"As soon as I came out to walk back to the clubhouse, I happened to run into my wife [Marissa] and my girls," Cishek said of his daughters, Emmie and Avery. "Emmie, out of nowhere, says, 'Daddy, you were amazing.' That's awesome. I pitched poorly, but to her, it was incredible. She understands what I was actually doing out there.
"Being a father just puts everything in perspective. You don't have any time to yourself when you're home, nor does my wife. If I'm being serious, it shows you how selfish you can be with your time. When the kids need it and you want to be doing something else, you have to drop everything and be with your kids, and that's part of being a good parent. It's been awesome for us. We really enjoy spending time with the girls, and it's been fun."
Emmie is 3 1/2 and Avery is 1 1/2, so being a dad is still somewhat of an adjustment to Cishek.
"If you have a bad game, I used to take it home with me pretty hard," said the right-handed reliever, now in his ninth Major League season. "With the family, you can't do that. The kids are relying on you to be loving to them. As soon as the game's over, I head home and trash that outing and just enjoy my family. My daughters are just excited to see me pitch."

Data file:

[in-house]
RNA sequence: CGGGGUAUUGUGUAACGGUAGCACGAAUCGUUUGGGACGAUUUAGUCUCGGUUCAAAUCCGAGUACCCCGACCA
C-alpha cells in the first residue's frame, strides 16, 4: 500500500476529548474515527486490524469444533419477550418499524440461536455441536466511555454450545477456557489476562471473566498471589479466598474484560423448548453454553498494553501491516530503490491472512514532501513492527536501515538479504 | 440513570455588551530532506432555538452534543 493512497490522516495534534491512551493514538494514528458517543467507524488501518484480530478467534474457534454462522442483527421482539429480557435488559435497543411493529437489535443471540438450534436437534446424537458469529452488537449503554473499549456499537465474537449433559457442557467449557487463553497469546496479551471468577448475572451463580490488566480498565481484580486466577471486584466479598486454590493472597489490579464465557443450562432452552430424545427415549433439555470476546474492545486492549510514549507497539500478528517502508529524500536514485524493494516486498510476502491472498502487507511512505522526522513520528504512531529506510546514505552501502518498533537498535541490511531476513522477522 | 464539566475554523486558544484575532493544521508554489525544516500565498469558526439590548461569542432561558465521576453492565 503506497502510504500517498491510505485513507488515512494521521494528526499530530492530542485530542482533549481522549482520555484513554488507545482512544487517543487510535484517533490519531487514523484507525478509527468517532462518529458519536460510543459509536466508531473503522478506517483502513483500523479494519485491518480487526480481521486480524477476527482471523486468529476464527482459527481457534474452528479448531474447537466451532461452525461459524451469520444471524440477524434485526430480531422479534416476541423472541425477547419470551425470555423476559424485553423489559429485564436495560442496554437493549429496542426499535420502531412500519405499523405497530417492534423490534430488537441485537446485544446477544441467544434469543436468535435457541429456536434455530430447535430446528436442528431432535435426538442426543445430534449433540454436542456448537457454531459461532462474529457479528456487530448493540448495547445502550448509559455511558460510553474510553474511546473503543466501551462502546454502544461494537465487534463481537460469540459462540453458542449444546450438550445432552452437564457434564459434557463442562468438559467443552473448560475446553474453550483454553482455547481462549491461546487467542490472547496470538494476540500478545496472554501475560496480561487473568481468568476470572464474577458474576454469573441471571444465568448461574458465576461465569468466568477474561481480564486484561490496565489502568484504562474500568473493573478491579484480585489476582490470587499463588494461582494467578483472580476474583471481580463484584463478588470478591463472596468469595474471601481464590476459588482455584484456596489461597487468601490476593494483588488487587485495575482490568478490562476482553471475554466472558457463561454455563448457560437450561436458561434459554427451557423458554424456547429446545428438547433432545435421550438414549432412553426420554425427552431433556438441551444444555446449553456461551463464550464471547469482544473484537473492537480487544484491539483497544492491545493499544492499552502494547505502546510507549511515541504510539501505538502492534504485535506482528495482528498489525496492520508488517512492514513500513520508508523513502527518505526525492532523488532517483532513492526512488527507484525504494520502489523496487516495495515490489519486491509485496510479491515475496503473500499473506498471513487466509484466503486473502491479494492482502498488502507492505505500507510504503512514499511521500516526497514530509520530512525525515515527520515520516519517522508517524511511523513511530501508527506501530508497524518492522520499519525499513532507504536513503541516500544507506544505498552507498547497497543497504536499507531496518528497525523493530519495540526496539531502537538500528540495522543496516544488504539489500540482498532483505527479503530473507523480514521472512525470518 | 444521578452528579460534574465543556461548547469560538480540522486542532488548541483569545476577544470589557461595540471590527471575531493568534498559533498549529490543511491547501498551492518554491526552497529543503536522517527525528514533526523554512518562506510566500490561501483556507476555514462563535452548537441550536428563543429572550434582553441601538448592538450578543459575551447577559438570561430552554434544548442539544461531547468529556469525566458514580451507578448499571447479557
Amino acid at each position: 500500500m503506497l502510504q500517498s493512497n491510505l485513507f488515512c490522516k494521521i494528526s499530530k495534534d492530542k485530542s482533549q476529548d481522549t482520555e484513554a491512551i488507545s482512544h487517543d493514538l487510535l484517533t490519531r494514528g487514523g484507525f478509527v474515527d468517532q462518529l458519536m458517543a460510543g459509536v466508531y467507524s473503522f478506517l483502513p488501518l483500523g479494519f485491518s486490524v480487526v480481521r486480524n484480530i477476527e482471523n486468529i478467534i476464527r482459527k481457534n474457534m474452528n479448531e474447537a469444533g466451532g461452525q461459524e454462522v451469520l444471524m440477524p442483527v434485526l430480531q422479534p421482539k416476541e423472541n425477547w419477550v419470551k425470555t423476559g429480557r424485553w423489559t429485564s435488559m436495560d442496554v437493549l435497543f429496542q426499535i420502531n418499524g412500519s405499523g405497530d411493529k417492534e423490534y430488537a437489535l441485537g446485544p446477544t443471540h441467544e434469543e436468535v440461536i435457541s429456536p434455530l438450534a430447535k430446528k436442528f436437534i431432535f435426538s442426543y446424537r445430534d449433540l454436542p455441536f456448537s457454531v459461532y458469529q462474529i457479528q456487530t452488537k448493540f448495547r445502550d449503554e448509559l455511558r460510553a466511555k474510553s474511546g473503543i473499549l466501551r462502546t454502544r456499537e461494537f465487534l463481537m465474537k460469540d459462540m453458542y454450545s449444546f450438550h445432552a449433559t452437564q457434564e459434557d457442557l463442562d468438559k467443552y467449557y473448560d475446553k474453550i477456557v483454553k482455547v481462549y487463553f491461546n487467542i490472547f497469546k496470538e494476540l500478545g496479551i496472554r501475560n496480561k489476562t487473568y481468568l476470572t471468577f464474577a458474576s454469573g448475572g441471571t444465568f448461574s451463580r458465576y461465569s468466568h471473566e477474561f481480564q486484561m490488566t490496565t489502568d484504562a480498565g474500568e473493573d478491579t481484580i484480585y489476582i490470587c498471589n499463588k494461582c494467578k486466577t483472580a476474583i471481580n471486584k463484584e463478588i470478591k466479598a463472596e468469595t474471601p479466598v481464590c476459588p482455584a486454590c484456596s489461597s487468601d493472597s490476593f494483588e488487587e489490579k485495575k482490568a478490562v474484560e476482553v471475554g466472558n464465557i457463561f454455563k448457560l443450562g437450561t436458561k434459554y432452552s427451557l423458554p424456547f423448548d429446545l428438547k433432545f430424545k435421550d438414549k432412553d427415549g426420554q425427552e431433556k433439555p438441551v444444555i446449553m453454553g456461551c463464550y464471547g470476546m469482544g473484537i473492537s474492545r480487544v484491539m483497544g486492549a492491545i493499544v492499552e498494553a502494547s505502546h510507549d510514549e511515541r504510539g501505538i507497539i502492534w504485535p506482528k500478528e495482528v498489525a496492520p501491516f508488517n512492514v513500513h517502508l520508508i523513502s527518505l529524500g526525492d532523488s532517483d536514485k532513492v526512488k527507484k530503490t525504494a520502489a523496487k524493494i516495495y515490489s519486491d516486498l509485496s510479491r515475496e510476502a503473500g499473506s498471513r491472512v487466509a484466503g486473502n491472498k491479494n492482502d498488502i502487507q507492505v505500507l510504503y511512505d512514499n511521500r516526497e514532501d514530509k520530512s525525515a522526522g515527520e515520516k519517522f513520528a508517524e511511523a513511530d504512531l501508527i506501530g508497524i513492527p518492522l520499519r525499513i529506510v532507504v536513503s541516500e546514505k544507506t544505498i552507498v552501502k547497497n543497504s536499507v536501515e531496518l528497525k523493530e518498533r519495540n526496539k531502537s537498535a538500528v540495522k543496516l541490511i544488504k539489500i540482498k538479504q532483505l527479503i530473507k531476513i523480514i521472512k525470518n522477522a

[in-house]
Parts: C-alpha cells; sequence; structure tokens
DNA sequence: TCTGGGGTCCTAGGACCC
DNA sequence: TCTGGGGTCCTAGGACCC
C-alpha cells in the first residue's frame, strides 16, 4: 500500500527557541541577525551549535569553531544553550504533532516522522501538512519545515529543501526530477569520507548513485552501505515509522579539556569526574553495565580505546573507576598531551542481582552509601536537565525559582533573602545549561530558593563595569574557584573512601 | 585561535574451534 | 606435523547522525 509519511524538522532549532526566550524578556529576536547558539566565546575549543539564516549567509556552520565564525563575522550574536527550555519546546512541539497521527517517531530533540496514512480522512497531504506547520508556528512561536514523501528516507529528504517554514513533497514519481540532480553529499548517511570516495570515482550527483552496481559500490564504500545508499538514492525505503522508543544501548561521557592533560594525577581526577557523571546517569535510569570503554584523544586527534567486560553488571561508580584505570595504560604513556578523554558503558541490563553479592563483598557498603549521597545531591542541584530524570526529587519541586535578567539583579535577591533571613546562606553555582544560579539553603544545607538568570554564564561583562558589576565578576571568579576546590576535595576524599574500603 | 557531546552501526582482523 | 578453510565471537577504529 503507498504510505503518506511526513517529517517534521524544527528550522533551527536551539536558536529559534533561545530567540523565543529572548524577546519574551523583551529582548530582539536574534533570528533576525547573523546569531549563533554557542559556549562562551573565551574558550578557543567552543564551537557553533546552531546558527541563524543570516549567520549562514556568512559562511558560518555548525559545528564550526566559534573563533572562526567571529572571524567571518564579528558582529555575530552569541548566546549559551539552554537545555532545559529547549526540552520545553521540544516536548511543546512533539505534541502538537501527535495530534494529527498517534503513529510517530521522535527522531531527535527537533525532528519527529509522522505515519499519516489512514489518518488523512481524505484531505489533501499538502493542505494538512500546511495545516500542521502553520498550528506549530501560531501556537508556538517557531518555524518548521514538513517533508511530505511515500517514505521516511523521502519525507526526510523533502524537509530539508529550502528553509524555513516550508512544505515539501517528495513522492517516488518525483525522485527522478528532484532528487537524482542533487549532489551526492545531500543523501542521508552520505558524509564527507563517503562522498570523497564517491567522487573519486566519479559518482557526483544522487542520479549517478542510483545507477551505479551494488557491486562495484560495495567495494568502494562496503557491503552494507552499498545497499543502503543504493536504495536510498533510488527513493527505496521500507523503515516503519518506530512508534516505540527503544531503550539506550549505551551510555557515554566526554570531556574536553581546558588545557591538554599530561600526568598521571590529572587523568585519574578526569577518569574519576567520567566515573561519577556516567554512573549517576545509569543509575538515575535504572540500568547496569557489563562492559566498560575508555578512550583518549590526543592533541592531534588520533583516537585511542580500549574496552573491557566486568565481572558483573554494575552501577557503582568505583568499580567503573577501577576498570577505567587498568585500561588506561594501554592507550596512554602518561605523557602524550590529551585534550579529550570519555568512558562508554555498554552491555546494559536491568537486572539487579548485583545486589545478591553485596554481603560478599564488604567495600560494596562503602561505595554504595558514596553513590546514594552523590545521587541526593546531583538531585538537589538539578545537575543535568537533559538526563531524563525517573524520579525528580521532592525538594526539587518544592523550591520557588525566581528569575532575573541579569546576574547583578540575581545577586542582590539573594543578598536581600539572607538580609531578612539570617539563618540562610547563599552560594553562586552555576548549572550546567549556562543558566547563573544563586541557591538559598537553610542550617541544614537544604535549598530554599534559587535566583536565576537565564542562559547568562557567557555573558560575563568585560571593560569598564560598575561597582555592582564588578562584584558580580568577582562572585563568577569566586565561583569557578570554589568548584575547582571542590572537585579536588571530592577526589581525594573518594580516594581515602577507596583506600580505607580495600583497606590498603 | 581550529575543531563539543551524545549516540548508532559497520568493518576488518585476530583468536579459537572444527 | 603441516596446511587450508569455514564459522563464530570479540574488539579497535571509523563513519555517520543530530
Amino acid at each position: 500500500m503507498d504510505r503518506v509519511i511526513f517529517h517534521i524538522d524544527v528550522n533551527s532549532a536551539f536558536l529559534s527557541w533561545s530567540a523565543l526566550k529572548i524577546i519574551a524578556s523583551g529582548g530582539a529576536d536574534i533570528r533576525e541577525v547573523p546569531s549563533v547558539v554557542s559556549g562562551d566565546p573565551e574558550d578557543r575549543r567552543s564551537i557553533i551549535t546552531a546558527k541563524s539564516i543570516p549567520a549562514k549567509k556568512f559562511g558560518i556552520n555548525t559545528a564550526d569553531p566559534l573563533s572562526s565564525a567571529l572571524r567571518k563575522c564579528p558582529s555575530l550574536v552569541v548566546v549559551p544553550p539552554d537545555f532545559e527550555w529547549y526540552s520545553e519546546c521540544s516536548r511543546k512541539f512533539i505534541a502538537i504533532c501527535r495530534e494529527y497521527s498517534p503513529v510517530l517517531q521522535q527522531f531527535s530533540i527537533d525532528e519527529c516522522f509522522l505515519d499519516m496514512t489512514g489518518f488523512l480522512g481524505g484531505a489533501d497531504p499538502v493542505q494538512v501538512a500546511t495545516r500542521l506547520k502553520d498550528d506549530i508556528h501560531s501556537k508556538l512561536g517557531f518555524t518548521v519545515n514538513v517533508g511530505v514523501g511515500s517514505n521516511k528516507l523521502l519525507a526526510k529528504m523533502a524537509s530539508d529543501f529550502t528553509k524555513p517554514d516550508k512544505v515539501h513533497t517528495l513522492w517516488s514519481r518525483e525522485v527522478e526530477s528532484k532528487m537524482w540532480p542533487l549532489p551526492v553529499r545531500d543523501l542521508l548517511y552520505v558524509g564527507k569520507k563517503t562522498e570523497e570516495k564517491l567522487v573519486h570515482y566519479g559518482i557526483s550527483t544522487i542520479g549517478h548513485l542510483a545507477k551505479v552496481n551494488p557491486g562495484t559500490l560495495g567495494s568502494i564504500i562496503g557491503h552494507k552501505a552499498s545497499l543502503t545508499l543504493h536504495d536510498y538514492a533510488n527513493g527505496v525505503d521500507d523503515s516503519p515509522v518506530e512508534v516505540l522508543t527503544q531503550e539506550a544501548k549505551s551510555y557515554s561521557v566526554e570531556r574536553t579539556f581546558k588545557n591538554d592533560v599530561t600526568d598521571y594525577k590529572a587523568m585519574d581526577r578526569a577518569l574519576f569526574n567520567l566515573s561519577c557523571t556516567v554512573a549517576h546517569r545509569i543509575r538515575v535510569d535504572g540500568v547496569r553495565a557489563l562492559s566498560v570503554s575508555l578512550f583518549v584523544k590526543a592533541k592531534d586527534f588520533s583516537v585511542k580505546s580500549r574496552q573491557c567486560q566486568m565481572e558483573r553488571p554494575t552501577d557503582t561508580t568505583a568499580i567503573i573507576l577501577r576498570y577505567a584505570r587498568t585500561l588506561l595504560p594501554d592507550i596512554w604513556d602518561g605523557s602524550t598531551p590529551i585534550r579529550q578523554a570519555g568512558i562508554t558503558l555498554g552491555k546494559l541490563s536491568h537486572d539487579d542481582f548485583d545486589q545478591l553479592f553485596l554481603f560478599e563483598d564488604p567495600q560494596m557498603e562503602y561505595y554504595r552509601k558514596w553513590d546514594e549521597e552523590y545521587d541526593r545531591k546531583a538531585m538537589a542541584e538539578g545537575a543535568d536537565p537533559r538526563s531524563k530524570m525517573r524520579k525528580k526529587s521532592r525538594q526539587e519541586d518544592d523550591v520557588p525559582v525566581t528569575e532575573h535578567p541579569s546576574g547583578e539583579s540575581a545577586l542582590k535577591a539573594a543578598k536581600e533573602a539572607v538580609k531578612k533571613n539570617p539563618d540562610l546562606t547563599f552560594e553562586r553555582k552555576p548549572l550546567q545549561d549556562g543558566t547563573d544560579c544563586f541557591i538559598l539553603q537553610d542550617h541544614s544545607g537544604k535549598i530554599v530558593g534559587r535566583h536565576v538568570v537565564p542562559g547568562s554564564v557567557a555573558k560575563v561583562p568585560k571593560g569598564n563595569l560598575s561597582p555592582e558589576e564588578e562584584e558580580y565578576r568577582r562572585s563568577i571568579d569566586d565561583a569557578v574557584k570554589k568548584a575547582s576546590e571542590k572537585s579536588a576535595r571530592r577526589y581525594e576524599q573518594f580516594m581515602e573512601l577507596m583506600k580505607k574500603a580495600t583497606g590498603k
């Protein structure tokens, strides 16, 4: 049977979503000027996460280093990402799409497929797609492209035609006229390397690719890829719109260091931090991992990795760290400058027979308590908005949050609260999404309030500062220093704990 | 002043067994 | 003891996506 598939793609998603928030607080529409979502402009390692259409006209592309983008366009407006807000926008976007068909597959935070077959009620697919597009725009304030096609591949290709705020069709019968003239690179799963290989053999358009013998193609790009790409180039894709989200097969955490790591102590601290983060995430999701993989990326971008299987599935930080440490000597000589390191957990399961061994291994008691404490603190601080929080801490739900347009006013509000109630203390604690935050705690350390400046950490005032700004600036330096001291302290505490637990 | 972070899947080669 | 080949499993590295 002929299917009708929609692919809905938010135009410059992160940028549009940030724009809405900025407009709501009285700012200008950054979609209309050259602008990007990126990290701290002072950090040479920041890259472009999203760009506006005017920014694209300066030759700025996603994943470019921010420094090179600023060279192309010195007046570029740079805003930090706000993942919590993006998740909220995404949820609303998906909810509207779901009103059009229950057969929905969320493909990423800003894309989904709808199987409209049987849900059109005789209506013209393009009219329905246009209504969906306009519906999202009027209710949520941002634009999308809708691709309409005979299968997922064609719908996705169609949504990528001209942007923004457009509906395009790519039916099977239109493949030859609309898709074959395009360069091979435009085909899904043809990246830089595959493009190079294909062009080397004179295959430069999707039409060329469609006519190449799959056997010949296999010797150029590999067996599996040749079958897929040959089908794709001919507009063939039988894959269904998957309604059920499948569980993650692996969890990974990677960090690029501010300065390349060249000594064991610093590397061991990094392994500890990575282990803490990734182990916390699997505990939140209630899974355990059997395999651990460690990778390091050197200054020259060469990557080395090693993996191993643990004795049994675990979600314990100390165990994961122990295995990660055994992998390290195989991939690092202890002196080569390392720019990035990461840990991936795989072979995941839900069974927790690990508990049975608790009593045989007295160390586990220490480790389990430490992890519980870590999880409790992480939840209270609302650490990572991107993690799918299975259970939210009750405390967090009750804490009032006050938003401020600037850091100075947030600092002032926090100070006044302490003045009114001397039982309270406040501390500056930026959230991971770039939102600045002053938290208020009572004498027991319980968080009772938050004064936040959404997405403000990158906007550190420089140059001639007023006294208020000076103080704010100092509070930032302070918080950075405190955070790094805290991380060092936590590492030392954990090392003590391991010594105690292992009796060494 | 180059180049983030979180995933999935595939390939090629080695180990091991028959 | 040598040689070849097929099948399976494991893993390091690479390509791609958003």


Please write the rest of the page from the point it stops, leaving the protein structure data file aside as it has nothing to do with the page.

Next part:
Emmie has even tried to pitch like her dad.
"She'll mimic my throw every now and then," Cishek said. "She'll throw a ball and it's like sidearm. I don't know if she means to do it, but it's hilarious and we roll with it."
Cishek, 31, did get Emmie her own glove, but right now, she likes playing catch with a bouncy ball. One thing that didn't take long for the girls to learn is the song, "Go Cubs Go," which is played at Wrigley Field after a win.
"Emmie likes to sing as it is -- she's nonstop," Cishek said.
Cishek will also take a moment on Sunday to think about his grandfather, Manuel Domingos, too. His name is stitched on Cishek's glove.
"Ever since I was able to put a name on a glove, I put his name on it," Cishek said. "I know whose glove it is and I wanted to put something on there that means a lot to me. My family is from Portugal, and my grandmother sees it on TV and she thinks it's the greatest thing ever. It makes her all emotional. I won't ever have a different glove out there. That's the main reason I wear it, because when she sees it on TV, it lights her up."
His grandfather didn't teach Cishek to play baseball -- Cishek's father was involved in that, even coaching the pitcher in a youth league. Domingos, who passed away in 2003, was a mason, and some of his work is still at Cishek's grandmother's house.
"[My grandfather] was huge into soccer," Cishek said. "In Portugal, soccer is the No. 1 sport. He was just an awesome guy, very hard worker. My whole family learned their work ethic from him, and it transitioned to my mother. They worked their fingers to the bone. I've always appreciated that part, and my grandmother and grandfather taught us a lot about working hard, saving your money and making sure you're doing the right thing. They established that to us kids when I was young.
"He's a special guy. We miss him. It's fun to be able to have that on my glove."